Breastfeeding: Rights and Fighting for Them

So, I’ve been posting about breastfeeding for a couple weeks now. First, why I chose to breastfeed, then my own journey. Now, I’d like to talk a bit about our rights as breastfeeding mamas.

First of all, every mother has the right to breastfeed. Period. Even adoptive mothers have that right. Once that baby is yours, you can feed him or her however you wish, including induced lactation–breastmilk! You can even do it if your baby is no longer a newborn. I know people who’ve done it and it’s awesome. So, there you go: the most basic breastfeeding is the right to choose it when deciding how to feed your baby.

Many women also have the wonderful right to breastfeed in public places. However, this depends on where you live. Check the laws of your country or state. In the United States, your rights will vary from state to state, though most have some sort of law that protects your right to breastfeed in a public place. The key word in this is “public”. This does not include your neighbor’s house and other private places. If you’re hanging out at your best friend’s house and she tells you that she’s not comfortable with you sitting on the couch breastfeeding, you need to respect her. Ask if there’s a bedroom you could use, instead. Even if it’s your legal right, isn’t it better to be nice, anyway?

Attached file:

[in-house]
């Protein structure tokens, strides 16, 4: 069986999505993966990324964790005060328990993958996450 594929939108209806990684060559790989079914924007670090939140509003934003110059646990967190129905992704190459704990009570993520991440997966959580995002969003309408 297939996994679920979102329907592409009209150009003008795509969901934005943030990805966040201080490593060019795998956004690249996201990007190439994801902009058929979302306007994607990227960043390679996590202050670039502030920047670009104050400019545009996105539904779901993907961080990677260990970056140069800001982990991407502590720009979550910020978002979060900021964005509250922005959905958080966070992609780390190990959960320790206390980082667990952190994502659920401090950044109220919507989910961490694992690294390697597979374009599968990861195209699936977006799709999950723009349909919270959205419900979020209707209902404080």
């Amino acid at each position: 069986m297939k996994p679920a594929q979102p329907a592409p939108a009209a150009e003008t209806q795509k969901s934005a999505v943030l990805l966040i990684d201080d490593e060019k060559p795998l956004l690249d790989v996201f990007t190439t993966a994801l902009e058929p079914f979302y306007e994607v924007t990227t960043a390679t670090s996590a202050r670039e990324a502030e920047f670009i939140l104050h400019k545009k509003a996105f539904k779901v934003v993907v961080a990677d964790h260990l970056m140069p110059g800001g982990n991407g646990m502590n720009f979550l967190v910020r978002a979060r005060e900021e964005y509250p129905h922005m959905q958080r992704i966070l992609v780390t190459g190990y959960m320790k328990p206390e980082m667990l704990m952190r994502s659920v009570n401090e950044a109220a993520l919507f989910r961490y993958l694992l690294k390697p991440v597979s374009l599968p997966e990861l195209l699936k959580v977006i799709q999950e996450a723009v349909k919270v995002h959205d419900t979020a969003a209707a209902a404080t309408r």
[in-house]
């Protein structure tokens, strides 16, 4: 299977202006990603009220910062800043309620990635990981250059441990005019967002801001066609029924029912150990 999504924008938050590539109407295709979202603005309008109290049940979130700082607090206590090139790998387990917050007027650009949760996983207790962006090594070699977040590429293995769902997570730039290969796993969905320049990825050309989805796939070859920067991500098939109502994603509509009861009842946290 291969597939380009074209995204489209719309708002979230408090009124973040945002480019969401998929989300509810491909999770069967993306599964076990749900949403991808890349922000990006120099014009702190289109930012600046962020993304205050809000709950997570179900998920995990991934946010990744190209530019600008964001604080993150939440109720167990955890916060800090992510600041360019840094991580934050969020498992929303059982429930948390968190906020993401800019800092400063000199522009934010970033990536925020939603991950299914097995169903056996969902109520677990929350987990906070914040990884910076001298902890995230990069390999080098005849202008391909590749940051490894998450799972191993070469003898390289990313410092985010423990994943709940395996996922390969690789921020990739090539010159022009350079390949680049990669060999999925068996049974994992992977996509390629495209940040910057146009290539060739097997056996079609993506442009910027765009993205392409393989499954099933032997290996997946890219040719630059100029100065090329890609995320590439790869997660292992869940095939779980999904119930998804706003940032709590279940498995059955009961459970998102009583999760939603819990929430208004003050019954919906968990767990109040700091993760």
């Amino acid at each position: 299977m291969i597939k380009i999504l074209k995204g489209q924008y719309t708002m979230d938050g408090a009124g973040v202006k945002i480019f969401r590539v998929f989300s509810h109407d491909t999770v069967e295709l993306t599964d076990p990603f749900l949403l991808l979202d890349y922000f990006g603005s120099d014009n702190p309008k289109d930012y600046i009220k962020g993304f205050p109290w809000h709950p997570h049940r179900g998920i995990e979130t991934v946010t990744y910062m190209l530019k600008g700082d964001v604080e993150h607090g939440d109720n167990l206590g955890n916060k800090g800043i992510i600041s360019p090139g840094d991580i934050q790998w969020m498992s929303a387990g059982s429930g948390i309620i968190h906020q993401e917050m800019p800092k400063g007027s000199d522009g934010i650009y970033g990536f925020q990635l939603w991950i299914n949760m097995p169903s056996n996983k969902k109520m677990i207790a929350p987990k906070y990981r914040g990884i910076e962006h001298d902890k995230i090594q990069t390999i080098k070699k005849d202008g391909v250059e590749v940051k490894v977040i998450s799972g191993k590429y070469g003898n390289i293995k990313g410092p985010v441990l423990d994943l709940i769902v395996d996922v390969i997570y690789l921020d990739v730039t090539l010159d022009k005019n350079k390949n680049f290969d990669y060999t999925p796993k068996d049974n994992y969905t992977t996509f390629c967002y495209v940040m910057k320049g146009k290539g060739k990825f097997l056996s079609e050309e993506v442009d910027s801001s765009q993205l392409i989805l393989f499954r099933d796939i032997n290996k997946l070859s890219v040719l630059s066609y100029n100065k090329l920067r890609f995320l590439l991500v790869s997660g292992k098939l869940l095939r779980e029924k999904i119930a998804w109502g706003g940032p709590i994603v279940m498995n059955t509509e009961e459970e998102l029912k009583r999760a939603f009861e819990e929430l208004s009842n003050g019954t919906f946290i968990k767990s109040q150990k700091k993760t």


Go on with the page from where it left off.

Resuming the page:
So, now that you know your rights, what are you going to do with that information? Well, there are a couple things you can do, actually.

First, you can breastfeed your hungry baby. Go for it! Enjoy. Cherish this precious time with your sweet little one, no matter where it happens to be. Now, this right to breastfeed in public does not come with the right to be a jerk to those around you. Yes, you have the right to feed your baby, but others have a right to their feelings. When someone says something stupid, don’t react. Be polite. In some situations, it’s even ok to say something like, “I’m really sorry about that, he’s just so hungry. We’ll be done in a minute.” with a sweet smile on your face! I know, it’s so hard sometimes to apologize for bothering someone, especially when you have the right to do it, but, it keeps the peace, so why not?